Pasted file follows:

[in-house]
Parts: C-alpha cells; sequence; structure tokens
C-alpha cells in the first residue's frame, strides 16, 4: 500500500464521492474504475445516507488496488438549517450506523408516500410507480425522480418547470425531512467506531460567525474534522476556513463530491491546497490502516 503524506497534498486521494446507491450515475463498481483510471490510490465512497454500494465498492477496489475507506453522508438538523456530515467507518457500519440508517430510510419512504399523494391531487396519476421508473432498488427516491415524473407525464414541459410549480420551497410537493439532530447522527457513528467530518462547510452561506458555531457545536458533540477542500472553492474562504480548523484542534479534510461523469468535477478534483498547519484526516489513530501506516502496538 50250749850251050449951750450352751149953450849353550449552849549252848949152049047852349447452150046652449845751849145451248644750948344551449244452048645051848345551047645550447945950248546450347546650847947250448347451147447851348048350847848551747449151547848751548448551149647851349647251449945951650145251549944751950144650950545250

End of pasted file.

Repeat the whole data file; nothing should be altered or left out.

[in-house]
Parts: C-alpha cells; sequence; structure tokens
C-alpha cells in the first residue's frame, strides 16, 4: 500500500464521492474504475445516507488496488438549517450506523408516500410507480425522480418547470425531512467506531460567525474534522476556513463530491491546497490502516 503524506497534498486521494446507491450515475463498481483510471490510490465512497454500494465498492477496489475507506453522508438538523456530515467507518457500519440508517430510510419512504399523494391531487396519476421508473432498488427516491415524473407525464414541459410549480420551497410537493439532530447522527457513528467530518462547510452561506458555531457545536458533540477542500472553492474562504480548523484542534479534510461523469468535477478534483498547519484526516489513530501506516502496538 50250749850251050449951750450352751149953450849353550449552849549252848949152049047852349447452150046652449845751849145451248644750948344551449244452048645051848345551047645550447945950248546450347546650847947250448347451147447851348048350847848551747449151547848751548448551149647851349647251449945951650145251549944751950144650950545250